UK Censors, after being subjected to 10 hours and 7 minutes of literally watching paint dry in Charlie Lyne's "Paint Drying," were overheard saying, "It wasn't that bad. It could have been footage from one of Hillary's campaign stops."
Cell Phones vs Electric Bikes
In another bit of news, an electric bike is not a cell phone or laptop. One of these categories gets old beyond just the batteries, and one of these categories would remain perfectly useful indefinitely, were it not for battery packs dying (like this BionX battery from 2008).
iFixit is a company that does teardowns of shiny new tech devices, many of which are rather difficult to repair. The vast majority of people don't seem to mind, and talk about how repairability is an obsolete concept, and besides, the device is slow and crufty in a few years anyway.
The same is true of other forms of transportation - a car from the 1940s or 1950s is still quite capable of running safely and at speed on today's roads, and bicycles from the 1920s or 1930s are perfectly useful today (a bit heavier than modern bikes, though I don't think today's carbon fiber bikes will be rolling in 2116).
The problem is that keeping an electric bike from 2008 (or earlier) running can be very, very difficult. At best, if it's been used a lot (awesome!), the batteries are worn out from age and use. More typically, the batteries are totally dead from sitting off the charger for 6 months or a year (or three). This wouldn't be a problem if replacement packs were available, but they're not. Seriously. Go try to buy a new pack for a Trek Valencia Ride+. Or a Schwinn Tailwind. I'll wait. They look like this.
Options for a Dead Battery
- Scrap the bike. Accept that you purchased a bike with a 3-5 year lifespan, and when it's worn out, you junk the whole thing. Or replace all the expensive electric bike parts with new, also expensive electric bike parts. Or just scrap the electronic parts and be left with a less-than-ideal bike for non-motorized use. I think this is utterly absurd, but it's depressingly common.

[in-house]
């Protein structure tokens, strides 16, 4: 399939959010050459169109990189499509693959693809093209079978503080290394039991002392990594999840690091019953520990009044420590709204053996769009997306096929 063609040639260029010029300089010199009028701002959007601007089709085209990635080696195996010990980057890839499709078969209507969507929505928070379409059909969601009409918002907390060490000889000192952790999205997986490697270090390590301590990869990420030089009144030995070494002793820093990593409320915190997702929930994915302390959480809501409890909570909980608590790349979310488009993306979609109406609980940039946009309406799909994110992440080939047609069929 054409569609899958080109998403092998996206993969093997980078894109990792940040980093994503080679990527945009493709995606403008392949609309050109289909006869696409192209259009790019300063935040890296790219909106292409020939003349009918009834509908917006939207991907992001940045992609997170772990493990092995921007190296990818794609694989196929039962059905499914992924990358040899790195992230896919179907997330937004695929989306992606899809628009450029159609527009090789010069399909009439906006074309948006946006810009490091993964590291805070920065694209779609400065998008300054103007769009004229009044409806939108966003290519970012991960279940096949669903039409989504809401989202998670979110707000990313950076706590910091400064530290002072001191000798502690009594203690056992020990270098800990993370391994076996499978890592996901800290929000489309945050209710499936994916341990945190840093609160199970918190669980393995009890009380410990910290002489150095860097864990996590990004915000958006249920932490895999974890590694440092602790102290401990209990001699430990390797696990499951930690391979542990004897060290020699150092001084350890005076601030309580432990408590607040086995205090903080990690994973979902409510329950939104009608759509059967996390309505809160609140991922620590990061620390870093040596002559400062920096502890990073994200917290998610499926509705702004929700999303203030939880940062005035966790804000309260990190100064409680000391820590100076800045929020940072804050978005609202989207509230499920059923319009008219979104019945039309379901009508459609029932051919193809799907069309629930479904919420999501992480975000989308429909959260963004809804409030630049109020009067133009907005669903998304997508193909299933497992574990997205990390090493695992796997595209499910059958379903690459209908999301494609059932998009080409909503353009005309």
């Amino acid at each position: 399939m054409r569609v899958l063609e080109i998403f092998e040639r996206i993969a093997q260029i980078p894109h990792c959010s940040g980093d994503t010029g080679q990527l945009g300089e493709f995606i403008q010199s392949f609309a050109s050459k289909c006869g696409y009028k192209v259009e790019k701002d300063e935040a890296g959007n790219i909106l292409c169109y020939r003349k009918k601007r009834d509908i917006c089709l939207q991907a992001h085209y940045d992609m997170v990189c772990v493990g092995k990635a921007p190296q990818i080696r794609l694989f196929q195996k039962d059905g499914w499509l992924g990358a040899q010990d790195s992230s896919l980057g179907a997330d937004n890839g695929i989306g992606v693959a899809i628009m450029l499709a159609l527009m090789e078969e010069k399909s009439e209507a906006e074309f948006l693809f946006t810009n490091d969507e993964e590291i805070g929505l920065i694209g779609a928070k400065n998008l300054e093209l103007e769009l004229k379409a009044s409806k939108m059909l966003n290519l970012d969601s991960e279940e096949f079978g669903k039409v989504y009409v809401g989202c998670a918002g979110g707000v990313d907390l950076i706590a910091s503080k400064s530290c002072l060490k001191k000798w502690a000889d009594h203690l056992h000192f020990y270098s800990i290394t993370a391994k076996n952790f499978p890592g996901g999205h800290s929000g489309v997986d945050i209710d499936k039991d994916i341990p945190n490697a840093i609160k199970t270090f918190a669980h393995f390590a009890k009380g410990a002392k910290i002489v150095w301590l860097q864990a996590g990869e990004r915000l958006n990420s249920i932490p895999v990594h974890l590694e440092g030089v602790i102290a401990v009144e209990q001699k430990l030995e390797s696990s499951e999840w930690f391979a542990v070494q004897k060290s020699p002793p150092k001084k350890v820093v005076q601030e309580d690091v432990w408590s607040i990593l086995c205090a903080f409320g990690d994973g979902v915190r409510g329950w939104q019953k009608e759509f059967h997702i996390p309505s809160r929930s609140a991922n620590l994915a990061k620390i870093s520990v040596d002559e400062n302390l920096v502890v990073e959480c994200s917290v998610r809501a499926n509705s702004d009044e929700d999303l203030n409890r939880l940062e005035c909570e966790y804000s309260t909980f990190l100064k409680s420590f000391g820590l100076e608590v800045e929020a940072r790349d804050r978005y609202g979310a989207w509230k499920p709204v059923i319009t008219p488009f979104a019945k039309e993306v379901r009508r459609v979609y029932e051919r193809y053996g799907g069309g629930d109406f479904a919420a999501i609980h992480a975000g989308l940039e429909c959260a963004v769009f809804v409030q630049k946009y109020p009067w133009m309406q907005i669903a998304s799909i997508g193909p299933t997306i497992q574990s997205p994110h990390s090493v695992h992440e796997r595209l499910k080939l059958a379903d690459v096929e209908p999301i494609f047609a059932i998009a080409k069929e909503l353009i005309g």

- Try to find "new old stock" batteries that still work. They exist, but they're often not in great shape either - at best, they don't have cycles on them but they still have years on them. Good luck.
- Rebuild the battery pack. This is what I do. This is what Trek and BionX are making a very difficult process, and Schwinn has made basically impossible.
- Bypass the battery pack at some convenient point, and hook up external batteries. This is what some other people try to do. Depending on the system, it can work, but the BionX systems require opening the pack to do this, which can be very difficult. This also requires internal batteries that hold a charge. It's a valid hack for capacity loss, but it's not a safe fix for dead batteries.
Keeping Electric Bikes RunningIf you, as a designer of an electric bike, don't think anyone will want to keep your bike running in 5 years, then you must think it's a piece of crap, and you should ask yourself why you're selling it in the first place ("But Crowdfunding!" is certainly an answer, if a rather slimy one).
The Schwinn Tailwind pack? Forget it. They won't even talk to you. Schwinn tells you to call someone who has nothing to do with building Schwinn's batteries, and Toshiba tells you to call Schwinn. It's totally abandoned by everyone involved in making it, and it's got an oddball battery chemistry as well - lithium titanate, with a fancy, sophisticated BMS that nobody knows a thing about (except that they end up reliably not working).
I understand that the manufacturers are worried about liability, or lawsuits, or something. Knock it off. If it fails in warranty, it's your problem. If it fails after that, it's someone else's problem, and if you think your product is any good at all, it's likely that they'll want to keep using it. Don't get in their way.
Requests to Electric Bike Manufacturers
- When designing your packs, consider that they are a finite lifespan item on a bike that can and should last radically longer. Consider end of pack life rebuilding when you're designing a pack.
- Provide full technical information on your packs when you no longer sell them. If you're not selling them, you can't lose out on sales from third parties rebuilding, but you can make customers happy with your brand going forward.
- If you build a "kill switch" into your BMS for low voltage conditions, document how to revert it once the cells are replaced. "Use the proprietary software random users cannot get" is not an acceptable option here.
- Don't design to prevent owners from using a third party battery pack in the long term. It's fine if you don't interface properly with it, but at the very minimum, don't refuse to operate without the provided battery pack. I should be able to put "Volts & Amps" across a set of terminals and have an operating electric bike.
Thoughts for Buyers
If you're stuck with a dead ebike, I'd love to hear about it in the comments. I care about keeping older stuff running, and I'm slowly building my list of packs I can successfully rebuild. If you've got a pack I don't know, I offer a nice discount on the first rebuild of a new type, if I can rebuild it.